Everything to know about sun protection, according to a dermatologist

(BPT) - Sunscreen is a year-round necessity, but with the longer days of sunlight and warmer weather ahead, people are spending more time exposed to the sun, making it an essential. Whether it's a walk in a park or playing games in the backyard with family, it's important to be prepared for any time spent outside, starting with wearing sunscreen.

When the sun shines brighter and lasts longer, people get excited to spend more time outdoors, often overlooking just how important sun protection really is. In fact, only 2 percent of dermatologists believe their patients take sun protection very seriously, according to a new survey from CeraVe.

“Sunscreen should be worn every day regardless of season, but especially at a time of year when we spend more hours in the sun. It’s important to incorporate sunscreen into your daily skincare regimen,” says board-certified dermatologist Dr. Michelle Henry. “To maintain healthy skin throughout the dry, hot summer months, look for products that offer both hydration and broad-spectrum protection.”

To help clear up any sun care confusion, Dr. Henry offers her expert insight on six things to know about proper sun protection:

1. Mineral vs. chemical: What to choose

Many people do not know the difference between mineral and chemical sunscreens. While both types of sunscreen offer sun protection, they work differently. Chemical sunscreens use chemical filters that absorb into the skin and absorb UV rays to protect it, while mineral sunscreens use mineral filters that sit on the surface of the skin to reflect UV rays. Mineral sunscreens are great for people with all skin types, but especially for those with sensitive skin or those who are prone to conditions like eczema, rosacea and melasma. Heat can exacerbate these conditions, so mineral sunscreens are a nice option because they form a protective barrier over the skin to deflect harmful UVA and UVB rays instead of absorbing.

2. Sun damage can happen in a flash

You don’t need to spend hours in the sun to experience damage to your skin. A sunburn can happen within minutes of unprotected exposure. Every single person — regardless of how fair or dark your skin — is susceptible to sun damage. Moreover, many don’t realize that UVA and UVB rays can come through the clouds and UVA rays come through windows, so no matter what you are doing, even if it is sitting inside an office near a window, your skin is still exposed, so you need to use SPF protection.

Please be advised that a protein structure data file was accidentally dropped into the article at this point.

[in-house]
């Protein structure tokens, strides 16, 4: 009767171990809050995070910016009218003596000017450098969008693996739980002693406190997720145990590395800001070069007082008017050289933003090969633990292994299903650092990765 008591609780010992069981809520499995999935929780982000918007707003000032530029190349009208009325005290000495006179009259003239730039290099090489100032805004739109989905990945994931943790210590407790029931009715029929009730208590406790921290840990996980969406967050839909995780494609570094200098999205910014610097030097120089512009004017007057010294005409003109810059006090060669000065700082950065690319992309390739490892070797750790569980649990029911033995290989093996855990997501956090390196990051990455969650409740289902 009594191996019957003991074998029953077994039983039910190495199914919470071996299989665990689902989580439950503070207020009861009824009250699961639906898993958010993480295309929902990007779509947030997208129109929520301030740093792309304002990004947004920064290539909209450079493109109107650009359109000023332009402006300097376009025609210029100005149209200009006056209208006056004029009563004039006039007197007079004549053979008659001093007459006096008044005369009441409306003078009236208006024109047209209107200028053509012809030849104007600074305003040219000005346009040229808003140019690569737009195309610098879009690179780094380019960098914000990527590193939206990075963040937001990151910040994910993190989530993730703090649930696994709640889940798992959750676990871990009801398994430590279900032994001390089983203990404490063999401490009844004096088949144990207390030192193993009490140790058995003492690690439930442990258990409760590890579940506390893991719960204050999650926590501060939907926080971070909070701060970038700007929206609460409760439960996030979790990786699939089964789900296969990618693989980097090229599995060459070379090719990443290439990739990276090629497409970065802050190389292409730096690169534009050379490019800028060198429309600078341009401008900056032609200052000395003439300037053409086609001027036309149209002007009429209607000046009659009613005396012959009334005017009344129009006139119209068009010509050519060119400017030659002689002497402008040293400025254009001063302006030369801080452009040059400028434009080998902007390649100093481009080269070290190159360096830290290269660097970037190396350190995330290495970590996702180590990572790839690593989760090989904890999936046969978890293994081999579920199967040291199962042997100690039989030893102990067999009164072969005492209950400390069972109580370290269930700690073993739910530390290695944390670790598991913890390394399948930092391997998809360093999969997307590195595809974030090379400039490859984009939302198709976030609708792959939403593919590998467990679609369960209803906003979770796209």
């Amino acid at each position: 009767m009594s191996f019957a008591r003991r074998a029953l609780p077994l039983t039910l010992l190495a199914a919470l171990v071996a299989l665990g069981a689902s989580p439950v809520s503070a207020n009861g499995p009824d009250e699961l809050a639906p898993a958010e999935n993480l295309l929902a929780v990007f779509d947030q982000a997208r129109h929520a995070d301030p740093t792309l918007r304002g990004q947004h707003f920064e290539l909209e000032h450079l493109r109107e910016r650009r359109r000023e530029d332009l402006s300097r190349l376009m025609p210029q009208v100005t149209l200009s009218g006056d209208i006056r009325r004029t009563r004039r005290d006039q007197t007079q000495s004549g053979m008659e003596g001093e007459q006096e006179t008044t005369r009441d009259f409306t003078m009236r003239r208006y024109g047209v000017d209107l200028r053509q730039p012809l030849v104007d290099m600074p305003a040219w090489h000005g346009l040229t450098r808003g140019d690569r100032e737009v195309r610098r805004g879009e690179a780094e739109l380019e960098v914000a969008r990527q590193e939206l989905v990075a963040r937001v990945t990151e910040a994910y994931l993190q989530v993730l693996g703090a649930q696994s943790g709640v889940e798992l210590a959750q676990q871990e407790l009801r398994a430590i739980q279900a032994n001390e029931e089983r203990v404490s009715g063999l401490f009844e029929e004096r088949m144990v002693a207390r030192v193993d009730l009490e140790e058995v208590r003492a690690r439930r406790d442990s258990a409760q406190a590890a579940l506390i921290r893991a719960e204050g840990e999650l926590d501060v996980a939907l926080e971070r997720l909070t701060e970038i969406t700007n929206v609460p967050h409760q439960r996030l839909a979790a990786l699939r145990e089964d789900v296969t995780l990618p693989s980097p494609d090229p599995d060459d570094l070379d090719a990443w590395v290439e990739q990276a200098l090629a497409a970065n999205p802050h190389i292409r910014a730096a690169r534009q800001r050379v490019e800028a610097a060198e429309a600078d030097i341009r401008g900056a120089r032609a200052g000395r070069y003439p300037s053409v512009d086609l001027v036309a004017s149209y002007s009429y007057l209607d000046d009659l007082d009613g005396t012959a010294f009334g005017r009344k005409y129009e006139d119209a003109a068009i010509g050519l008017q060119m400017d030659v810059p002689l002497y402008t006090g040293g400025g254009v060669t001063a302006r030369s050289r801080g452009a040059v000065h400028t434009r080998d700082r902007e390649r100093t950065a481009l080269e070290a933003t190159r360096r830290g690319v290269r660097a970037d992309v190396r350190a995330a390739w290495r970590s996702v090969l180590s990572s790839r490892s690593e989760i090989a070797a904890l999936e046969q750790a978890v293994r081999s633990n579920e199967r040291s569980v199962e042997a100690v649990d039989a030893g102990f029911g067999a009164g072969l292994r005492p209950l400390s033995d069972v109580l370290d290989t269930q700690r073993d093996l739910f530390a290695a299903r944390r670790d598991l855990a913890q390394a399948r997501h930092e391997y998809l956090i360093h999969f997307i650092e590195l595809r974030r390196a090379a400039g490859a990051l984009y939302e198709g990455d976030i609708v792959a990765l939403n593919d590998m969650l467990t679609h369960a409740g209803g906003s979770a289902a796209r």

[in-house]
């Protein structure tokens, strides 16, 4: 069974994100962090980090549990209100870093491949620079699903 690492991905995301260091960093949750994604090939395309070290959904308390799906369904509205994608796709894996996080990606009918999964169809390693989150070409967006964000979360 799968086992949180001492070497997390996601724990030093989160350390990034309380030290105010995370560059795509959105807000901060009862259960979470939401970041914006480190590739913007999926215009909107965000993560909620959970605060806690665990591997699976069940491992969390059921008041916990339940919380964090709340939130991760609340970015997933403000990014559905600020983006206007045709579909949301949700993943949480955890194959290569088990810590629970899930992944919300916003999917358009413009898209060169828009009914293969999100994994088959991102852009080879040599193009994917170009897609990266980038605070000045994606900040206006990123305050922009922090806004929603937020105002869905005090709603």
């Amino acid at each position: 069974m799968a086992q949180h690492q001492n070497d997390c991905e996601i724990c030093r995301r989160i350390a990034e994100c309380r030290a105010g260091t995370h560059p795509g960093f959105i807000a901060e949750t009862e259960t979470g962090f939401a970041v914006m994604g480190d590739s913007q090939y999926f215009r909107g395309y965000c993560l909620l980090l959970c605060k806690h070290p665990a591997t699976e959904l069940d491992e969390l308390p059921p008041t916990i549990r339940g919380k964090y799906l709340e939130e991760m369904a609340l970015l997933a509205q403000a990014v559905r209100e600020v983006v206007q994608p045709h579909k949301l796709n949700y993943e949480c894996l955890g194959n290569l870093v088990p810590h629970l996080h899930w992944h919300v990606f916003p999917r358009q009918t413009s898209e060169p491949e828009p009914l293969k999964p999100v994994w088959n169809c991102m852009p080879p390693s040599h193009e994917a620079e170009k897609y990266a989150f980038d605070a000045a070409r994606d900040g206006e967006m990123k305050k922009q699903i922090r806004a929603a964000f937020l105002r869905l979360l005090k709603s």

3. Damage is more than just a sunburn

Sunburn isn’t the only damage that happens from sun exposure; it’s just the most immediate. Exposure to UVA rays leads to early skin aging and forms of skin cancer, while UVB ray exposure causes immediate physical effects, like sunburns. Sun damage can have effects that last well past the sunburn fading, which is why it is important to have a broad-spectrum sunscreen that protects against both types of rays.

4. Sun exposure contributes to dehydrated skin

Spending time in the sun can strip skin of moisture and prolonged exposure can cause a breakdown of the skin barrier and ceramide depletion. To keep skin hydrated plus protected, use a product that offers sun protection plus skincare benefits, like CeraVe Hydrating Sunscreen. CeraVe Hydrating Sunscreen is a broad spectrum mineral sunscreen that protects your skin in the sun and contains ceramides to lock in moisture and restore the skin’s natural barrier.

5. Reapplication is key

Three-quarters of dermatologists believe that less than half of their patients are reapplying sunscreen throughout the day, according to the survey. Applying sunscreen once does not protect your skin all day long. Strive to reapply approximately every two hours when outdoors, especially if you are sweating from hot weather or participating in a sport or activity.

6. Add extras for further protection

In addition to sunscreen, be mindful of other ways to help shield your skin from harmful rays. Wearing a hat and sunglasses can help protect the head, ears, face and neck, while light layers or UV protecting clothing can help block sun rays from reaching your body. Consider cotton as it breathes well to keep you cool. Finally, pack an umbrella or tent to make your own shade during events that are in full sun exposure, like the beach or a sports game.

“I don’t want my patients to be afraid to enjoy sunny days or time outside,” says Henry. “With proper care, hydration and protection anyone can maintain a healthy relationship with the sun!”

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